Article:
for two hours, then she rang for Mr
o The maid who answered her sun
a mons surveyed her n amazement. I
was the first time that she had see
her uncovered face.
Mrs. Yardley was not long in con
"Mrs. Averill-" she began, in
r kind of fluster, as she met her strang
guest's quiet eye.
But she.got no further. That gues
had a correction to Mnake.
"My name is not Averill," she pr<
tested. "You must excuse the ten
porary deception. It is Scoville.
once ocupied your present position i
Mrs. Yardley had heard all about tL
Scovilles; and, while a flush rose t
her cheeks, her eyes snapped wit1
"Ah!" came in quick exclamatior
followed, however, by an apologeti
cough and the somewhat forced an
conventional remark: "You find th
place changed, no doubt?"
"Very much so, and for the better
Mrs. Yardley." Then, with a straighi
forward meeting of the other's eye
she quietly added, "I am going to liv<
with Judge Ostrander, Mrs. Yardley
keep house for him, myself and daugh
ter. His man is dead and he feelE
very helpless. I hope that I shall be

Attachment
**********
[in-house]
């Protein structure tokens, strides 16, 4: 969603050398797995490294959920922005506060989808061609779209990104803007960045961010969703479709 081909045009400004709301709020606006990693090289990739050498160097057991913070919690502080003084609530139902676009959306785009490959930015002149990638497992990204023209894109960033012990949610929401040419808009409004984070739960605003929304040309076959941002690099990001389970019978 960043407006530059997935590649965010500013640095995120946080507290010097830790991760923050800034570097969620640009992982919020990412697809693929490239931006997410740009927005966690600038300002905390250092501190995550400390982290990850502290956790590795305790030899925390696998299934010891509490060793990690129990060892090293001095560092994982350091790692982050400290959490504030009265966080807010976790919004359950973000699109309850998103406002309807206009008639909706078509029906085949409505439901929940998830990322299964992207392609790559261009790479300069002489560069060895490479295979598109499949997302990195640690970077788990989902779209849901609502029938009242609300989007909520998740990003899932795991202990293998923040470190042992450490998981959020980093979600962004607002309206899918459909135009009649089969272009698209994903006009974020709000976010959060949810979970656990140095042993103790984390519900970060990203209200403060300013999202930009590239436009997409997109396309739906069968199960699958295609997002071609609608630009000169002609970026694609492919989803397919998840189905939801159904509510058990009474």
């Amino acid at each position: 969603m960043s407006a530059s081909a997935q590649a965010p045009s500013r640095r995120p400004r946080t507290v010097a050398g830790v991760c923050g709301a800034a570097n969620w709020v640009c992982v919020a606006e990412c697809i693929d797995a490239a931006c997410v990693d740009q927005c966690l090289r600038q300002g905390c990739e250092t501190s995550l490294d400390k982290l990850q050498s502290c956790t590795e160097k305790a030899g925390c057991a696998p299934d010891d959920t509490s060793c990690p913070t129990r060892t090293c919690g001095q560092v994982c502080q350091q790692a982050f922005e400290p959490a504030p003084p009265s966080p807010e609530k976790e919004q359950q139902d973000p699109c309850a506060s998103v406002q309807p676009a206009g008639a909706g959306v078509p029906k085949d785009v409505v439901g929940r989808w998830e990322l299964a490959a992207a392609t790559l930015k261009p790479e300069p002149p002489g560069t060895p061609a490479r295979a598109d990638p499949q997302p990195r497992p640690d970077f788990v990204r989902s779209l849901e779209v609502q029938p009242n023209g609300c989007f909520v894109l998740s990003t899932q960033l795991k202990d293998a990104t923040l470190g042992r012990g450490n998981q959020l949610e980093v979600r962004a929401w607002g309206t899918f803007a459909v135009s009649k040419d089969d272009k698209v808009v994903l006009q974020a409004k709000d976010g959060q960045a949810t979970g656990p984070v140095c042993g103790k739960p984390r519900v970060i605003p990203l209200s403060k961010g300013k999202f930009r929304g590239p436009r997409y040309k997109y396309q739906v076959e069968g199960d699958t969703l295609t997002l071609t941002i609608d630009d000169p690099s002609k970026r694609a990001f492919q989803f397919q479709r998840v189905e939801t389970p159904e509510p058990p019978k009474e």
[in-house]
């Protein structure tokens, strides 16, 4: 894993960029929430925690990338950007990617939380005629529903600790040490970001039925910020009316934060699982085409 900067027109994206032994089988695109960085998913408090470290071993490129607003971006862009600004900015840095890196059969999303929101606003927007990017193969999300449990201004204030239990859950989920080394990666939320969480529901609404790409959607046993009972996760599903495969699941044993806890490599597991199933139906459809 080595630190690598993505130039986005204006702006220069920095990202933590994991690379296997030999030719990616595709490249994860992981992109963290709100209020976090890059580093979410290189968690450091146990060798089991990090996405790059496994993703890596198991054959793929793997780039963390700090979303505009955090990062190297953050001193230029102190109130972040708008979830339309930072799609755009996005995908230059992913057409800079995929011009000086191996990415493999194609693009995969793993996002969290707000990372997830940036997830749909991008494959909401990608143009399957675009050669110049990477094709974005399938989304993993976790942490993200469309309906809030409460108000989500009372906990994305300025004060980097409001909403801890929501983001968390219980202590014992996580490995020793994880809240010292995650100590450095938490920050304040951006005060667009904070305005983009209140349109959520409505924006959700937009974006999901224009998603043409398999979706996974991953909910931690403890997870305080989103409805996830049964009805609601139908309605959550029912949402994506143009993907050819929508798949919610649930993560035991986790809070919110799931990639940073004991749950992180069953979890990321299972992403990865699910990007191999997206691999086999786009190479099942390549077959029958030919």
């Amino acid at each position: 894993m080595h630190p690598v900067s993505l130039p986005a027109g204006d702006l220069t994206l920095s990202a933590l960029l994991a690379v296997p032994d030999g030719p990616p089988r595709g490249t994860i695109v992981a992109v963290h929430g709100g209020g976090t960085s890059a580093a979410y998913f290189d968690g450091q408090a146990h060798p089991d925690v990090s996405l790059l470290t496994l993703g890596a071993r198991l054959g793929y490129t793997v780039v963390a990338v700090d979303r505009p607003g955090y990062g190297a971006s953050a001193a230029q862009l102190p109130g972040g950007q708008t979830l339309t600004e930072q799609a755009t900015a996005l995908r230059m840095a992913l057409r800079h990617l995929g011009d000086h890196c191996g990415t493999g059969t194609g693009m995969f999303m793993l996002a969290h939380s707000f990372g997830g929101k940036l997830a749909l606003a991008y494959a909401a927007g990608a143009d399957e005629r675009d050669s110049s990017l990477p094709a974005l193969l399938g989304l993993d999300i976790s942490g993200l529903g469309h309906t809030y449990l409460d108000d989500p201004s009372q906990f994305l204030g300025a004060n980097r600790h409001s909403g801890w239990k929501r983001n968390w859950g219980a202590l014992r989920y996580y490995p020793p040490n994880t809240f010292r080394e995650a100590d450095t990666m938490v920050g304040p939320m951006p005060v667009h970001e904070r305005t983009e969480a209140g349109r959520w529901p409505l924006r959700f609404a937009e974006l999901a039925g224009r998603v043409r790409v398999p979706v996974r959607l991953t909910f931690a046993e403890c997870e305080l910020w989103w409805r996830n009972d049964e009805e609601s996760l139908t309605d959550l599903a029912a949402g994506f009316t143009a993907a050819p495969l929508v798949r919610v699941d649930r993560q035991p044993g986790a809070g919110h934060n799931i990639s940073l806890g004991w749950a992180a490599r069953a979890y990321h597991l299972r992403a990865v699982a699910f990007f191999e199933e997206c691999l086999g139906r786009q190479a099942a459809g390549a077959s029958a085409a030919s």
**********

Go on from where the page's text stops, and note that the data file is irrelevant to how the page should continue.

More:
able to make him comfortable."
Mrs. Yardley's face was a study. ii
all her life she had never heard new:
that surprised her more. In anothe:
moment she had accepted the situa
tion, like the very sensible woman she
was, and Mrs. Scoville had the satin
faction of seeing the promise of rea
friendly support in the smile witl
which Mrs. Yardley remarked:
"It's a good thing for you and E
very good thing for the judge. It ma;
shako him out of his habit of seclu
sion. If It does, you will be the city'
benefactor. Good luck to you, madam
And you have a daughter, you say?"
After- Irs. Yardley's departur
\Irs. Scoville, as she now expecte
herself to be called, sat for a long
time brooding. There was one thinj
more to be accomplished. She se
about it that evening.
Veiled, but in black now, she wen'
into town. Getting down at the cor
ner of Colburn avenue and Perr
street, she walked a short distance 01
Per'y, then rang the bell of an at
tractive-looking house of moderate di
mensions. Heing admitted, she aske(
to see Mr. Black, and for an hour sa
in close conversation with him. The
she took a trolley car which carrie
her into the suburbs. When sh
alighted, it was unusually late for
woman to be out alone; but she ha
very little physical fear, and walke
on steadily enough for a block or tw
till she came to a corner, where a hig
fence loomed forbiddingly between he
and a house so dark that it was in
possible to distinguish between it
chimneys and the encompassing trees
Was she quite alone in the seen
ingly quiet street? She could hear n